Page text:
Sarah Ann Hall

Reporting on writing in progress or, more probably, not; practising flash fiction.

Insomnia wins for a change

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I have written many a story whilst lying awake trying to go to sleep. Worry about what has to be done tomorrow is usually the main culprit for keeping my mind ticking over. The more I try to get to sleep (breathing exercises, stretches, day-dreaming) the less it seems to come, and the riveting tales I concoct have disappeared by morning. But last week I resurrected a short story I wrote many moons ago. The story is the same (about a woman finding her lost family following her father’s death), the setting is the same, the sentiment is the same, but the approach is different. Instead of writing in the present, I have her looking back. Lying in bed, as I held on to the new structure of the story, I rehearsed the lines over and over (and over) so I would remember them in the morning. I didn’t sketch the whole thing, but had three or four scenes etched into my brain before sleep finally overtook me. Come morning I was able to get most of them written down. I’m sure I’ve forgotten something vital, but hope that will come back to me as I fill in the wall of the story around the bricks I have already laid.

My return to the short story came after visiting a screenwriting friend who has given up. Following a (paid for) critique of three of her screenplays, she has been using the avoidance technique of genealogy to escape dealing with the review. There was nothing specific said about faulty story structure or technique, but her efforts didn’t fit the critic’s view of a blockbuster. (Apparently he re-writes scripts for Hollywood.) While at first upbeat by the comment, ‘you write such good prose,’ said friend has since become disillusioned. Instead of accepting the comments as one person’s, and developing her stories as she wants, she has let them drift. It was in an attempt to reinvigorate her that hubby and I suggested she enter her scripts in to competitions – cheaper than paying for a critique and a way of getting her name out there.

While I was searching for links that might be of use, I came across a couple of short story competitions that I thought I would go for. It’s been a while since I’ve tried the discipline, but now my long story is finished, it is one I feel the urge to dip into once again – to write and tell a story in a matter of hours or weeks instead of over months and years. Hopefully this isn’t my way of avoiding having to deal with the dreaded chapter 13. I don’t think it is and I was busy again Wednesday with editing…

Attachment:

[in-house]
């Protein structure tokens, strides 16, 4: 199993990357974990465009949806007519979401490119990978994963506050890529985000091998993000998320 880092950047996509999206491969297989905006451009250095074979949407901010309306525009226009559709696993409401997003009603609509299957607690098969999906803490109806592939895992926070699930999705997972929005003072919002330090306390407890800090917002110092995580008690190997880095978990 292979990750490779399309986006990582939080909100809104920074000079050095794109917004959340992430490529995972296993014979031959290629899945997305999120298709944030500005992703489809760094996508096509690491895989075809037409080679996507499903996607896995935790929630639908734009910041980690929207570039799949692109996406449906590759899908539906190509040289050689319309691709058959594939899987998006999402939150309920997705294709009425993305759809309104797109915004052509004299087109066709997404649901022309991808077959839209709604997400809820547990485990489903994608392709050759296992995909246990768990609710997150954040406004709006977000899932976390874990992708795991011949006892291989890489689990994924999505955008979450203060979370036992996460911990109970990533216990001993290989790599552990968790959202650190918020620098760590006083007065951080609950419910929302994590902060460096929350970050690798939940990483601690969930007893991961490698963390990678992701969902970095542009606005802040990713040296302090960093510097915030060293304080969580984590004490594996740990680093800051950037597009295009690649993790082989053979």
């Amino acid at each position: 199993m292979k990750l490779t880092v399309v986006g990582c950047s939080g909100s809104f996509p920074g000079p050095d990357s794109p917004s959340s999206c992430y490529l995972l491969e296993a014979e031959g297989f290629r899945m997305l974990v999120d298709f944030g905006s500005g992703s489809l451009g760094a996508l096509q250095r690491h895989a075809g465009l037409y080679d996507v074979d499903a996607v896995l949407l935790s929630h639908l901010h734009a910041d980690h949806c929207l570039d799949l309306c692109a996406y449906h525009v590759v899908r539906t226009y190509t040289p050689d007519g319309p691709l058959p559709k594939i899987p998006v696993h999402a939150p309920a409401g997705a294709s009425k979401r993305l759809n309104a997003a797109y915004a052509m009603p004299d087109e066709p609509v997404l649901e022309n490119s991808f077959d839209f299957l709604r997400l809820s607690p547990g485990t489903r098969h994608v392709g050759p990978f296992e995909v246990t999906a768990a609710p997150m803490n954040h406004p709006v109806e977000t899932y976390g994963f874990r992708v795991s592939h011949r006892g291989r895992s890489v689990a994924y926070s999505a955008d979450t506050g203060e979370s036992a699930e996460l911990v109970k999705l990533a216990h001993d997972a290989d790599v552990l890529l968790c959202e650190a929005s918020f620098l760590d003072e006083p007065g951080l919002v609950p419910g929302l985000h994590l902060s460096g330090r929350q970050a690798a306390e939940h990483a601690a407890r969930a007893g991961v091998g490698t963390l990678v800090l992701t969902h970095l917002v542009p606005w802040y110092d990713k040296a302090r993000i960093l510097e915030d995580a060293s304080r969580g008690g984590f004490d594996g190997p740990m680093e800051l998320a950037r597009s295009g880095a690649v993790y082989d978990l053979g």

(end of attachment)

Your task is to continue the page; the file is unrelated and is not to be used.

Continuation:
I have been back into Chapter 1 and finished (for the time being) its latest incarnation. The word count has grown from 3500 to just over 5000 and presented me with a new problem – is Chapter 1 one chapter or two? I had started with each chapter being written from one character’s point of view, but chapter one seems to want to cut itself in half. Both sections are from the same character’s POV: the first covers Stacy’s response to hearing her friend is dying; the second is the conversation Stacy has with her husband in the evening. They previously sat in the same chapter quite happily, but now seem to be two distinct scenes. However, giving Stacy two chapters at the outset would upset the rhythm of the book that follows – Pippa’s emails followed by a chapter of description. And so, for the time being, I have Chapter 1A and Chapter 1B and will decide when I get back to the beginning again what to do.

Moving on to the second of Pippa’s emails, I added 200-words and then tackled Chapter 2. As with Chapter 1, much of it has been added to or changed. I have been living with the characters, off and on, for a year now so I’m comfortable with them; their words are more familiar, and it stands out when my healthy eater (Adam) orders fish and chips in a pub. He still drinks real ale, but he’s got to go for something with fewer calories than deep fried fish and potatoes. Chapter 2 also seems to want to split in two with distinct sections: the first being Dan preparing himself for his meeting with Adam (to tell him Pippa is dying); the second being the meeting itself. By the end of the day I hadn’t finished. Hopefully next time, a re-read of the whole chapter, will settle the issue of to split or not to split.


Written by Sarah Ann

January 27, 2012 at 12:05 pm

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